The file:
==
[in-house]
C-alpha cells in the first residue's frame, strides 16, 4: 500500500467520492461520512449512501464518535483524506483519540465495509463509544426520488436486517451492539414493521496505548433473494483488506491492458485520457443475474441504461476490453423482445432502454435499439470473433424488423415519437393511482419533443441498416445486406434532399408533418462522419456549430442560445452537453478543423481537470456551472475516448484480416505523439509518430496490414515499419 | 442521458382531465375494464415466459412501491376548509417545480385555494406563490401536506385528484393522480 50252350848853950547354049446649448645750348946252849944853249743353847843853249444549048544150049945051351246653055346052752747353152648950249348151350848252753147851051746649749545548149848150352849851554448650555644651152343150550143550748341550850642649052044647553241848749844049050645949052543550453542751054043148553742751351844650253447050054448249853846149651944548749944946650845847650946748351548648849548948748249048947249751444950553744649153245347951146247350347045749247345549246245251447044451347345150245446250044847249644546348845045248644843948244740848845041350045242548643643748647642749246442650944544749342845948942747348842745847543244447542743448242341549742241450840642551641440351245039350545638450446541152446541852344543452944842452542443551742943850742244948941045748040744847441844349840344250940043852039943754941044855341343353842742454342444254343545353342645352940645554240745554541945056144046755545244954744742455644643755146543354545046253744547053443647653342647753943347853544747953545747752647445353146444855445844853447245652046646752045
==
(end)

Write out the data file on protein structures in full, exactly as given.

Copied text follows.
[in-house]
C-alpha cells in the first residue's frame, strides 16, 4: 500500500467520492461520512449512501464518535483524506483519540465495509463509544426520488436486517451492539414493521496505548433473494483488506491492458485520457443475474441504461476490453423482445432502454435499439470473433424488423415519437393511482419533443441498416445486406434532399408533418462522419456549430442560445452537453478543423481537470456551472475516448484480416505523439509518430496490414515499419 | 442521458382531465375494464415466459412501491376548509417545480385555494406563490401536506385528484393522480 50252350848853950547354049446649448645750348946252849944853249743353847843853249444549048544150049945051351246653055346052752747353152648950249348151350848252753147851051746649749545548149848150352849851554448650555644651152343150550143550748341550850642649052044647553241848749844049050645949052543550453542751054043148553742751351844650253447050054448249853846149651944548749944946650845847650946748351548648849548948748249048947249751444950553744649153245347951146247350347045749247345549246245251447044451347345150245446250044847249644546348845045248644843948244740848845041350045242548643643748647642749246442650944544749342845948942747348842745847543244447542743448242341549742241450840642551641440351245039350545638450446541152446541852344543452944842452542443551742943850742244948941045748040744847441844349840344250940043852039943754941044855341343353842742454342444254343545353342645352940645554240745554541945056144046755545244954744742455644643755146543354545046253744547053443647653342647753943347853544747953545747752647445353146444855445844853447245652046646752045